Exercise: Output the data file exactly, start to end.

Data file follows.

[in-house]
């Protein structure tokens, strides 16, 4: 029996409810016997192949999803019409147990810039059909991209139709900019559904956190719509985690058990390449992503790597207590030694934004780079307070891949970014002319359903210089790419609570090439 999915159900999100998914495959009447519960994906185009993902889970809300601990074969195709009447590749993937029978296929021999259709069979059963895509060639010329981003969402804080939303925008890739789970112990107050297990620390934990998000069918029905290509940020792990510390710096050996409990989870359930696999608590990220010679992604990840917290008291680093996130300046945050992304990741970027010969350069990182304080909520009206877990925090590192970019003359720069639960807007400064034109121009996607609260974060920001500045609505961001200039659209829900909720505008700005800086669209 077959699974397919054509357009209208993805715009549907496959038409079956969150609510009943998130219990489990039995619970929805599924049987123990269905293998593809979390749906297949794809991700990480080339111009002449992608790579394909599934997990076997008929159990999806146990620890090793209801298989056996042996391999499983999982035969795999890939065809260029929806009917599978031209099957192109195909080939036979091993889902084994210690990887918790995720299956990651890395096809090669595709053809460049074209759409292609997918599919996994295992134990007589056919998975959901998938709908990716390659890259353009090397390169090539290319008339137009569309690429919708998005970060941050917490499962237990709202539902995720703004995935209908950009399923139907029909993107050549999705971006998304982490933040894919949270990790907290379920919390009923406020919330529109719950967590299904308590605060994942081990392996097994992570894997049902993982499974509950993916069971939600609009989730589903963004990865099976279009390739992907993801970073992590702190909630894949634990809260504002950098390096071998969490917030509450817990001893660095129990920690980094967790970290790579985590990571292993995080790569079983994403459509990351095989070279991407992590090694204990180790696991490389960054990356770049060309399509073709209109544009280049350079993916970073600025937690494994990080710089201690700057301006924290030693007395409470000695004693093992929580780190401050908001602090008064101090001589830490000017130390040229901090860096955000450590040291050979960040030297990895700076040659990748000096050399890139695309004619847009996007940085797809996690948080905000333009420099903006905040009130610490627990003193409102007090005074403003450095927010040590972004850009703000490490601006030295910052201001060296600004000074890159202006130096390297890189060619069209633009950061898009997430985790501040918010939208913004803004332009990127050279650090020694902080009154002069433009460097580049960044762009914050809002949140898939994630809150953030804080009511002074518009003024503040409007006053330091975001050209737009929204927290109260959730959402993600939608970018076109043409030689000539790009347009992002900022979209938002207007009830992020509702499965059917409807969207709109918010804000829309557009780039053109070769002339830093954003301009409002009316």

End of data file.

[in-house]
């Protein structure tokens, strides 16, 4: 029996409810016997192949999803019409147990810039059909991209139709900019559904956190719509985690058990390449992503790597207590030694934004780079307070891949970014002319359903210089790419609570090439 999915159900999100998914495959009447519960994906185009993902889970809300601990074969195709009447590749993937029978296929021999259709069979059963895509060639010329981003969402804080939303925008890739789970112990107050297990620390934990998000069918029905290509940020792990510390710096050996409990989870359930696999608590990220010679992604990840917290008291680093996130300046945050992304990741970027010969350069990182304080909520009206877990925090590192970019003359720069639960807007400064034109121009996607609260974060920001500045609505961001200039659209829900909720505008700005800086669209 077959699974397919054509357009209208993805715009549907496959038409079956969150609510009943998130219990489990039995619970929805599924049987123990269905293998593809979390749906297949794809991700990480080339111009002449992608790579394909599934997990076997008929159990999806146990620890090793209801298989056996042996391999499983999982035969795999890939065809260029929806009917599978031209099957192109195909080939036979091993889902084994210690990887918790995720299956990651890395096809090669595709053809460049074209759409292609997918599919996994295992134990007589056919998975959901998938709908990716390659890259353009090397390169090539290319008339137009569309690429919708998005970060941050917490499962237990709202539902995720703004995935209908950009399923139907029909993107050549999705971006998304982490933040894919949270990790907290379920919390009923406020919330529109719950967590299904308590605060994942081990392996097994992570894997049902993982499974509950993916069971939600609009989730589903963004990865099976279009390739992907993801970073992590702190909630894949634990809260504002950098390096071998969490917030509450817990001893660095129990920690980094967790970290790579985590990571292993995080790569079983994403459509990351095989070279991407992590090694204990180790696991490389960054990356770049060309399509073709209109544009280049350079993916970073600025937690494994990080710089201690700057301006924290030693007395409470000695004693093992929580780190401050908001602090008064101090001589830490000017130390040229901090860096955000450590040291050979960040030297990895700076040659990748000096050399890139695309004619847009996007940085797809996690948080905000333009420099903006905040009130610490627990003193409102007090005074403003450095927010040590972004850009703000490490601006030295910052201001060296600004000074890159202006130096390297890189060619069209633009950061898009997430985790501040918010939208913004803004332009990127050279650090020694902080009154002069433009460097580049960044762009914050809002949140898939994630809150953030804080009511002074518009003024503040409007006053330091975001050209737009929204927290109260959730959402993600939608970018076109043409030689000539790009347009992002900022979209938002207007009830992020509702499965059917409807969207709109918010804000829309557009780039053109070769002339830093954003301009409002009316």